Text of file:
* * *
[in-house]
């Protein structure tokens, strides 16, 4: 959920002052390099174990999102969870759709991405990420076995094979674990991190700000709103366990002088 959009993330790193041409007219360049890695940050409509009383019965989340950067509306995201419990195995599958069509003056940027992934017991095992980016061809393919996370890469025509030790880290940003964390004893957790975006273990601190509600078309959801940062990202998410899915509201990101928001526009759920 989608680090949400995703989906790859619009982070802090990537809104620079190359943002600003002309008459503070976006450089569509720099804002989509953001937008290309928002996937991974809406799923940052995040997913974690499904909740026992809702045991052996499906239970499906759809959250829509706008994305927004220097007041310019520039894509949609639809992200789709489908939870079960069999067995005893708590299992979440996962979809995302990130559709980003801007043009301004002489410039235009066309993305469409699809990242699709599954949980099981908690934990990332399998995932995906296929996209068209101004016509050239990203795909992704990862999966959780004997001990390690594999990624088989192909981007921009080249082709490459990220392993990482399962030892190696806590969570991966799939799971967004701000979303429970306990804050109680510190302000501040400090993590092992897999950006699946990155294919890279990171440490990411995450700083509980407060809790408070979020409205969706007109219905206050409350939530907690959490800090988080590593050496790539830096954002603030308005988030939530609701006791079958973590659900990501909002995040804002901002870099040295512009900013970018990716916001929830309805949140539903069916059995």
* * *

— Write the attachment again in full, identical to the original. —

[in-house]
């Protein structure tokens, strides 16, 4: 959920002052390099174990999102969870759709991405990420076995094979674990991190700000709103366990002088 959009993330790193041409007219360049890695940050409509009383019965989340950067509306995201419990195995599958069509003056940027992934017991095992980016061809393919996370890469025509030790880290940003964390004893957790975006273990601190509600078309959801940062990202998410899915509201990101928001526009759920 989608680090949400995703989906790859619009982070802090990537809104620079190359943002600003002309008459503070976006450089569509720099804002989509953001937008290309928002996937991974809406799923940052995040997913974690499904909740026992809702045991052996499906239970499906759809959250829509706008994305927004220097007041310019520039894509949609639809992200789709489908939870079960069999067995005893708590299992979440996962979809995302990130559709980003801007043009301004002489410039235009066309993305469409699809990242699709599954949980099981908690934990990332399998995932995906296929996209068209101004016509050239990203795909992704990862999966959780004997001990390690594999990624088989192909981007921009080249082709490459990220392993990482399962030892190696806590969570991966799939799971967004701000979303429970306990804050109680510190302000501040400090993590092992897999950006699946990155294919890279990171440490990411995450700083509980407060809790408070979020409205969706007109219905206050409350939530907690959490800090988080590593050496790539830096954002603030308005988030939530609701006791079958973590659900990501909002995040804002901002870099040295512009900013970018990716916001929830309805949140539903069916059995």